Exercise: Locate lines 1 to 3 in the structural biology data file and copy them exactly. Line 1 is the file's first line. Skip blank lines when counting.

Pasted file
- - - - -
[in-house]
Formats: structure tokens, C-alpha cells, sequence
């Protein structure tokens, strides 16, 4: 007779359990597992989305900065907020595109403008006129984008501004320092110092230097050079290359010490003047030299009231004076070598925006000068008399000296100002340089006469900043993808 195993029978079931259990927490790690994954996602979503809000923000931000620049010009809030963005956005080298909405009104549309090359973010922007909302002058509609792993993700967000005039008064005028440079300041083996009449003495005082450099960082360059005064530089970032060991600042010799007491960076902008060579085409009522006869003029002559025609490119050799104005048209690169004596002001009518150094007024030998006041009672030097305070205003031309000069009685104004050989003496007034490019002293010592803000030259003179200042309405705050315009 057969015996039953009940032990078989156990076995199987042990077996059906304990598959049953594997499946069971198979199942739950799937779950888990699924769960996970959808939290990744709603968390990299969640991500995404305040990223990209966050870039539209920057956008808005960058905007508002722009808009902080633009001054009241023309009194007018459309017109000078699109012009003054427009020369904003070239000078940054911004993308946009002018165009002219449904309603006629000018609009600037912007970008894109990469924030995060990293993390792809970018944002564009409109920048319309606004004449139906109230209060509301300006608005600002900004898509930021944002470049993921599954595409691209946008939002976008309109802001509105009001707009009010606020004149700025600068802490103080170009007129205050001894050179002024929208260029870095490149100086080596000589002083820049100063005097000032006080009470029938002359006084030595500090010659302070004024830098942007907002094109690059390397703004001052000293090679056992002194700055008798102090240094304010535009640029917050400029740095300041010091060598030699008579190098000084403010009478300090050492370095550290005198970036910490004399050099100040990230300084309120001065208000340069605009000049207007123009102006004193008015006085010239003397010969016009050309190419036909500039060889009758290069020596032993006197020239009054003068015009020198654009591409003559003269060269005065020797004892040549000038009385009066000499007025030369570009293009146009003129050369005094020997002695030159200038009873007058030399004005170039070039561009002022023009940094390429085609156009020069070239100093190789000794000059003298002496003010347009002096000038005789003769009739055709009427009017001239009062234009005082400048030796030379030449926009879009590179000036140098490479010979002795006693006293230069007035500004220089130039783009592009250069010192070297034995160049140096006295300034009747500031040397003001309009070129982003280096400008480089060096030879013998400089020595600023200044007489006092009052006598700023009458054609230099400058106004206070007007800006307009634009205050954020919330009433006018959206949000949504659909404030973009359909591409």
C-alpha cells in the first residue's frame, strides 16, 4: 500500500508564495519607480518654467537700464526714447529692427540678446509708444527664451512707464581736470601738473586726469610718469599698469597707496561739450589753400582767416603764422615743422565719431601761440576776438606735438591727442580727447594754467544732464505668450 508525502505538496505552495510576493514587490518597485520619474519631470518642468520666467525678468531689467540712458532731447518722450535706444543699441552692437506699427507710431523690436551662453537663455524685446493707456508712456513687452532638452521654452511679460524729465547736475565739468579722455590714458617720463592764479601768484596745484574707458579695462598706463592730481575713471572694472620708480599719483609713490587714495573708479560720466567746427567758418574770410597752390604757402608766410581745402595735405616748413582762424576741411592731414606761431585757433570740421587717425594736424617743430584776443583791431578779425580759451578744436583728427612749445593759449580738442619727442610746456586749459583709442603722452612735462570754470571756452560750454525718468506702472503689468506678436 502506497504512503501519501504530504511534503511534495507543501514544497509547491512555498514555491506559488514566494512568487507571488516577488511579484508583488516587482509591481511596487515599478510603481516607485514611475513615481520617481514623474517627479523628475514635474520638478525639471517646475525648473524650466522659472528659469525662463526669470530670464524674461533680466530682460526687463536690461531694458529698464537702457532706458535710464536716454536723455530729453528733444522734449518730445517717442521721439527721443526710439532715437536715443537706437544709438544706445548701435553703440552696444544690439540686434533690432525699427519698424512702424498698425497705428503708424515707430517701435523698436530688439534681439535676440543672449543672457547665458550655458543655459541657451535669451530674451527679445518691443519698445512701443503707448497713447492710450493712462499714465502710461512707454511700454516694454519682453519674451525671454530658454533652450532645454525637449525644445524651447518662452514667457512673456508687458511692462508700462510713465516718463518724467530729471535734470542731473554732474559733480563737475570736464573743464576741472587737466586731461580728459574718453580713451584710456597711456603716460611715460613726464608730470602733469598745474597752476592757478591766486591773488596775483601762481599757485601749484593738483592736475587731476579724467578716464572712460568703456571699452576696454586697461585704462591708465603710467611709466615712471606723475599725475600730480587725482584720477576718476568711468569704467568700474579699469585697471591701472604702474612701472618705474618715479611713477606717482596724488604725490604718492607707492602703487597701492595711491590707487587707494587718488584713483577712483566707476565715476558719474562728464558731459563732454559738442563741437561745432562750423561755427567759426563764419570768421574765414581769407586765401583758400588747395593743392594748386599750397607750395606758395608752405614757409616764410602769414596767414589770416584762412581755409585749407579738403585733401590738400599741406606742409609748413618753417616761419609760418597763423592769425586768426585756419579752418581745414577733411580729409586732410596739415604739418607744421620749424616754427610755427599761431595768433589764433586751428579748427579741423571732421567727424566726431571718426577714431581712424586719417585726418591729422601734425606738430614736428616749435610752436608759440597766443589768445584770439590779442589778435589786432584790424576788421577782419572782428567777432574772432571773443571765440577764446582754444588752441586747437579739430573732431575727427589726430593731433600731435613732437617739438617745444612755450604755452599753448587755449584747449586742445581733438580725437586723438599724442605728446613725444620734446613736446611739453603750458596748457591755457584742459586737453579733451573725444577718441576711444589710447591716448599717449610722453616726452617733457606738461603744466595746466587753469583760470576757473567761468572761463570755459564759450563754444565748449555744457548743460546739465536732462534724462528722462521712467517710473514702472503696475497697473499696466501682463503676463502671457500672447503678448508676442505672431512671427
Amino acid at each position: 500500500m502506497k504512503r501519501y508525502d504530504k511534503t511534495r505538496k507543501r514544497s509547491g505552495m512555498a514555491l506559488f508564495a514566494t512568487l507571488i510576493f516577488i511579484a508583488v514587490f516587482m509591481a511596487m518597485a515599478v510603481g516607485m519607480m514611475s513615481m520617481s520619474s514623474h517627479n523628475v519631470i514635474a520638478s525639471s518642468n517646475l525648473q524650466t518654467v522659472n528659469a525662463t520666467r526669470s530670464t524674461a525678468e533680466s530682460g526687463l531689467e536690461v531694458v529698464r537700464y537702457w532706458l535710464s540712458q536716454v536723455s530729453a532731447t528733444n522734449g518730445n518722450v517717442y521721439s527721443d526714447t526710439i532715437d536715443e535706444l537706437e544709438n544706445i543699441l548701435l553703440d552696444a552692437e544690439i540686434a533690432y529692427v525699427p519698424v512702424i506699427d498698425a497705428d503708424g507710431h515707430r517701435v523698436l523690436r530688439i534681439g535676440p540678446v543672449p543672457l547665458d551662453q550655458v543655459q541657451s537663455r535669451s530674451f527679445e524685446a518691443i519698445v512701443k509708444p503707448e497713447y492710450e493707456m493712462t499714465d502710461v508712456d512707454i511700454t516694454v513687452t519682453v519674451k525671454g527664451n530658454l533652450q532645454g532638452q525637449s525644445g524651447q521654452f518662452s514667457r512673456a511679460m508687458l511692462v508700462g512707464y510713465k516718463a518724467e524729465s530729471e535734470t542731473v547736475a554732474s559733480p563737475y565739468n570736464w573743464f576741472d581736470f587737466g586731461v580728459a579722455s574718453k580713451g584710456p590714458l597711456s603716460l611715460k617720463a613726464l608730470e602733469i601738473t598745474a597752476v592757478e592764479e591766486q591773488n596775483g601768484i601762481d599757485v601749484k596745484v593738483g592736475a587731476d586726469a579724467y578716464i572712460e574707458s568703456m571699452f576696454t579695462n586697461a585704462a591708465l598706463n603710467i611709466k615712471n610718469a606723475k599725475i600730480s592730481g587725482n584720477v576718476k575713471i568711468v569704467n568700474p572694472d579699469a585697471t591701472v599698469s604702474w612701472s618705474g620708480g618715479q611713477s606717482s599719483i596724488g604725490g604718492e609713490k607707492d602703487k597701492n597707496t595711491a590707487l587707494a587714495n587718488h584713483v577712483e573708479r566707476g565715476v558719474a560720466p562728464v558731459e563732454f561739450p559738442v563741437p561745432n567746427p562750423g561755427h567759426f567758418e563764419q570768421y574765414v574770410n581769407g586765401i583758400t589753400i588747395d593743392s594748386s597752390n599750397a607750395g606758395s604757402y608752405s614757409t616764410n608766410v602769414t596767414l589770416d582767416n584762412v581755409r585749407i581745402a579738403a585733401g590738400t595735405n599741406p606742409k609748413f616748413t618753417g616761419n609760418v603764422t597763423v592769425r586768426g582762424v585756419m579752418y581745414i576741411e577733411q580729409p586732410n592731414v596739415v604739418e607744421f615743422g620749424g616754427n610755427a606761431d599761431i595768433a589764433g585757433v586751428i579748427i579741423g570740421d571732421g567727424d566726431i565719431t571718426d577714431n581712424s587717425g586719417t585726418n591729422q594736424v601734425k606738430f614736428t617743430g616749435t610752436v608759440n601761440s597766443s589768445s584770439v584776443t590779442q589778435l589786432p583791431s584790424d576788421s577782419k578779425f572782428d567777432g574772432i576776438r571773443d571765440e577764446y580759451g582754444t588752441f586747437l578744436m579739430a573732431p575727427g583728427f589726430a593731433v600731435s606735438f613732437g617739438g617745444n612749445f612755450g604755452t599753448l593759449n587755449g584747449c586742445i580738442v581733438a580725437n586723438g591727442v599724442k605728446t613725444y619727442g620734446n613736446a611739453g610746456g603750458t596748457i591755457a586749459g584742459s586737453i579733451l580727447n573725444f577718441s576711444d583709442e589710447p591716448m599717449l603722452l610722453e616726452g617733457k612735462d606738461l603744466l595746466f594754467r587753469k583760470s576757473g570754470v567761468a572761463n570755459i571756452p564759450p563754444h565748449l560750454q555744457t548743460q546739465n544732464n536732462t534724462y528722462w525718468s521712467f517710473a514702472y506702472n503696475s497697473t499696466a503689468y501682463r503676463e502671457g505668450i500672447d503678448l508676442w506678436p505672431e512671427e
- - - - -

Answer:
[in-house]
Formats: structure tokens, C-alpha cells, sequence
């Protein structure tokens, strides 16, 4: 007779359990597992989305900065907020595109403008006129984008501004320092110092230097050079290359010490003047030299009231004076070598925006000068008399000296100002340089006469900043993808 195993029978079931259990927490790690994954996602979503809000923000931000620049010009809030963005956005080298909405009104549309090359973010922007909302002058509609792993993700967000005039008064005028440079300041083996009449003495005082450099960082360059005064530089970032060991600042010799007491960076902008060579085409009522006869003029002559025609490119050799104005048209690169004596002001009518150094007024030998006041009672030097305070205003031309000069009685104004050989003496007034490019002293010592803000030259003179200042309405705050315009 057969015996039953009940032990078989156990076995199987042990077996059906304990598959049953594997499946069971198979199942739950799937779950888990699924769960996970959808939290990744709603968390990299969640991500995404305040990223990209966050870039539209920057956008808005960058905007508002722009808009902080633009001054009241023309009194007018459309017109000078699109012009003054427009020369904003070239000078940054911004993308946009002018165009002219449904309603006629000018609009600037912007970008894109990469924030995060990293993390792809970018944002564009409109920048319309606004004449139906109230209060509301300006608005600002900004898509930021944002470049993921599954595409691209946008939002976008309109802001509105009001707009009010606020004149700025600068802490103080170009007129205050001894050179002024929208260029870095490149100086080596000589002083820049100063005097000032006080009470029938002359006084030595500090010659302070004024830098942007907002094109690059390397703004001052000293090679056992002194700055008798102090240094304010535009640029917050400029740095300041010091060598030699008579190098000084403010009478300090050492370095550290005198970036910490004399050099100040990230300084309120001065208000340069605009000049207007123009102006004193008015006085010239003397010969016009050309190419036909500039060889009758290069020596032993006197020239009054003068015009020198654009591409003559003269060269005065020797004892040549000038009385009066000499007025030369570009293009146009003129050369005094020997002695030159200038009873007058030399004005170039070039561009002022023009940094390429085609156009020069070239100093190789000794000059003298002496003010347009002096000038005789003769009739055709009427009017001239009062234009005082400048030796030379030449926009879009590179000036140098490479010979002795006693006293230069007035500004220089130039783009592009250069010192070297034995160049140096006295300034009747500031040397003001309009070129982003280096400008480089060096030879013998400089020595600023200044007489006092009052006598700023009458054609230099400058106004206070007007800006307009634009205050954020919330009433006018959206949000949504659909404030973009359909591409």